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Is It Possible That False Memories Can Assist You In Your Diet?

Elizabeth Loftus, a professor of psychology at the University of California, Irvine, speculated on the scientifically proven unreliability of memory when she proposed employing the method of false memory induction as a novel strategy for dieting. And this is how it works: by generating false memories of certain meals.

Scientific investigations have shown that given the correct circumstances, humans may readily implant false memories. There have been some amazing results from tests and studies on this topic: successful instillation and imagination inflation of impossible memories from plausible false childhood memories (which may be easily instilled) (such as pretense memories from the first year of life – it is known that such memories are impossible from the strictly physiological point of view, because of the insufficient maturation of the hippocampus, which plays a key role in the creation of retrievable memories).

Food preferences were evaluated on a scale of one to five by a group of students in research. An additional stage involved showing the participants an imagined profile of foods they would have eaten as children, one that included stories about poor food memories associated with things like dill pickles and hard-boiled eggs. 25 percent of the pickle and hard-boiled egg groups felt they had actually been sickened by the food as youngsters, according to an investigation of students’ culinary recollections.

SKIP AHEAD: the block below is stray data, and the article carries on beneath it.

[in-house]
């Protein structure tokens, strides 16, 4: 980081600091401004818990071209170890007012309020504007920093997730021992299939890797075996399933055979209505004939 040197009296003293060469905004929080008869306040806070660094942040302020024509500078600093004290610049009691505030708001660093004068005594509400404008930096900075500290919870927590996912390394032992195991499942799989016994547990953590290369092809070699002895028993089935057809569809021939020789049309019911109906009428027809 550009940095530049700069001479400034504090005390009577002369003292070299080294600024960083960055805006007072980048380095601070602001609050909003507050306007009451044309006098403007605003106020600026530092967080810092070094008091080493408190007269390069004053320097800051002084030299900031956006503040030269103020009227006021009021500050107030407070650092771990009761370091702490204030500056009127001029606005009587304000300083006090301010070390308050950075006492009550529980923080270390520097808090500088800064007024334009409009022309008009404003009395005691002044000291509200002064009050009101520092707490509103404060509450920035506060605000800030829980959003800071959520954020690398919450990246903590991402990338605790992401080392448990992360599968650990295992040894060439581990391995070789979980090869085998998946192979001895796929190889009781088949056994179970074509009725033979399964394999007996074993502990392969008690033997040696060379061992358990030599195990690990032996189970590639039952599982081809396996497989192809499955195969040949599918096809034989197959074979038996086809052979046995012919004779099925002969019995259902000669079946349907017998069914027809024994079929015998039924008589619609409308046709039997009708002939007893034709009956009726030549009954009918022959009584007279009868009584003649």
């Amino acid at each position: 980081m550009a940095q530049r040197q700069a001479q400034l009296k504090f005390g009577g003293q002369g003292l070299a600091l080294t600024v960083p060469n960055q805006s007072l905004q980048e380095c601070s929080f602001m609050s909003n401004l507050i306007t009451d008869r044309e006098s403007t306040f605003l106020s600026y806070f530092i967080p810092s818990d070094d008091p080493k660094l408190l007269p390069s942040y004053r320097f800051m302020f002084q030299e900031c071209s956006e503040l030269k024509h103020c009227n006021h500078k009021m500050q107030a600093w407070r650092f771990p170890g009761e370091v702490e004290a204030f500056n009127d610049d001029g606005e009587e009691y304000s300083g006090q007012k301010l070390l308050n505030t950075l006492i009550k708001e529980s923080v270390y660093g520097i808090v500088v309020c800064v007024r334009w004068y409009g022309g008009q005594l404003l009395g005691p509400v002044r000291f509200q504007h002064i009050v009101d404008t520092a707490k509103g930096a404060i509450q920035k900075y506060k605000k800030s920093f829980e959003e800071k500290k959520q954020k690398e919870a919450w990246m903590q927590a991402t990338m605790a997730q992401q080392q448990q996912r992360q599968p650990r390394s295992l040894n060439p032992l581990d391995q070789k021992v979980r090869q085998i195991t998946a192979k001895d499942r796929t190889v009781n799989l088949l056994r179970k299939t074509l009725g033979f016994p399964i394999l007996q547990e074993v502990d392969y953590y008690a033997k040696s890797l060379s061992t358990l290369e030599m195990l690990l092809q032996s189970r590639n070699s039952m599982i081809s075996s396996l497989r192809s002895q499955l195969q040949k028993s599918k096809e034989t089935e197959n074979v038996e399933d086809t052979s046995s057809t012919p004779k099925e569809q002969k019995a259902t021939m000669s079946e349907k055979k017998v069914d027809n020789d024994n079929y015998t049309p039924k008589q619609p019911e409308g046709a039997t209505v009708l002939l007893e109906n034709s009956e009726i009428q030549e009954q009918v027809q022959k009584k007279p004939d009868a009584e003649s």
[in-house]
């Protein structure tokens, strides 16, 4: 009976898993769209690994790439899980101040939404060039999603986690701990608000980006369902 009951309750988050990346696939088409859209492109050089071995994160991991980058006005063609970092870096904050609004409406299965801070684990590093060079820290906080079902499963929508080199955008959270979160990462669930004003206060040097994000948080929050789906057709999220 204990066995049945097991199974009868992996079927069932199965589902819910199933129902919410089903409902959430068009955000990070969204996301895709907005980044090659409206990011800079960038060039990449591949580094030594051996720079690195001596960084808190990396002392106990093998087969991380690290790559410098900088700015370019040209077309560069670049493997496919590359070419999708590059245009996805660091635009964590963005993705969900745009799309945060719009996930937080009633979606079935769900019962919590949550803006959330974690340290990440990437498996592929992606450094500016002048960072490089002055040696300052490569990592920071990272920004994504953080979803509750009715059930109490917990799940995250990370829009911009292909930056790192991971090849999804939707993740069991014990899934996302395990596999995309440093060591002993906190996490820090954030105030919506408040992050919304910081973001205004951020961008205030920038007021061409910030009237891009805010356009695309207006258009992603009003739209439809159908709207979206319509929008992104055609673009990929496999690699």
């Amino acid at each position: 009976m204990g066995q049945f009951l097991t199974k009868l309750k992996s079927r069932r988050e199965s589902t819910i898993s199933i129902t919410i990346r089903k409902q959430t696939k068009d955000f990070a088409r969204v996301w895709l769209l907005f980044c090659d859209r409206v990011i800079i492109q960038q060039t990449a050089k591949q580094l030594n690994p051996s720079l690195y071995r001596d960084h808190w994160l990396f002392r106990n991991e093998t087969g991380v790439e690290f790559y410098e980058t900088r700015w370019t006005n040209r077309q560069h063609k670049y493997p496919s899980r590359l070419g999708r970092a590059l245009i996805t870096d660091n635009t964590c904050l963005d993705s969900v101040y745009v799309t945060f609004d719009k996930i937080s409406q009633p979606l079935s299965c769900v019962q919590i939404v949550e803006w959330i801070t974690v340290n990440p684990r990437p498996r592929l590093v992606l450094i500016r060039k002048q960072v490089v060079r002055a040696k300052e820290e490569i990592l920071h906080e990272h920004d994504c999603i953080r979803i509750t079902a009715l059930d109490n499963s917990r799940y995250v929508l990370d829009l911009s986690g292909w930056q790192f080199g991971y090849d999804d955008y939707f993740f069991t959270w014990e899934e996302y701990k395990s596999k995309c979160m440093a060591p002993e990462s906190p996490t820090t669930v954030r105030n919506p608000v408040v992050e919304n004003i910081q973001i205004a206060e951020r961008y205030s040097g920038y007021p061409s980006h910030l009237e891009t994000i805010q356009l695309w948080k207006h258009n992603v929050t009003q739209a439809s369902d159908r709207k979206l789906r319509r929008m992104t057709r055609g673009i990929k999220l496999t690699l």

Although the majority of the individuals were not fooled by the phony memories.

It turns out that only certain people are more prone to adopting other people’s memories as their own while using this approach. Specific characteristics, such as memory and concentration problems, characterize these individuals. Some people are more susceptible to suggestions because of their ability to visualize things.

The second weakness of this idea is that it can’t be applied to every dish, thus it’s not universally applicable. On the other hand, prior research found that participants could not be persuaded to stop eating potato chips, despite the fact that they had been advised to do so. This might be explained by the fact that they were well acquainted with the cuisine.

When it comes to avoiding specific meals and making smart dietary choices, false memories can play an important role.

Another issue that might arise as a result of implementing this “treatment” is the inability to eat the targeted meal or food group at all, which is inconvenient at best.

It’s too early to say exactly how this hypothesis can be applied to diets because the research is still in its early stages.

Our inquisitiveness is heightened by the belief that memories can be deleted or implanted at a whim, generally by psychiatrists. That being said, the False Memories Syndrome is a nuisance, but its customization for nutritional demands would be a highly practical approach for dealing with undesirable cravings and even a decent substitute for will training.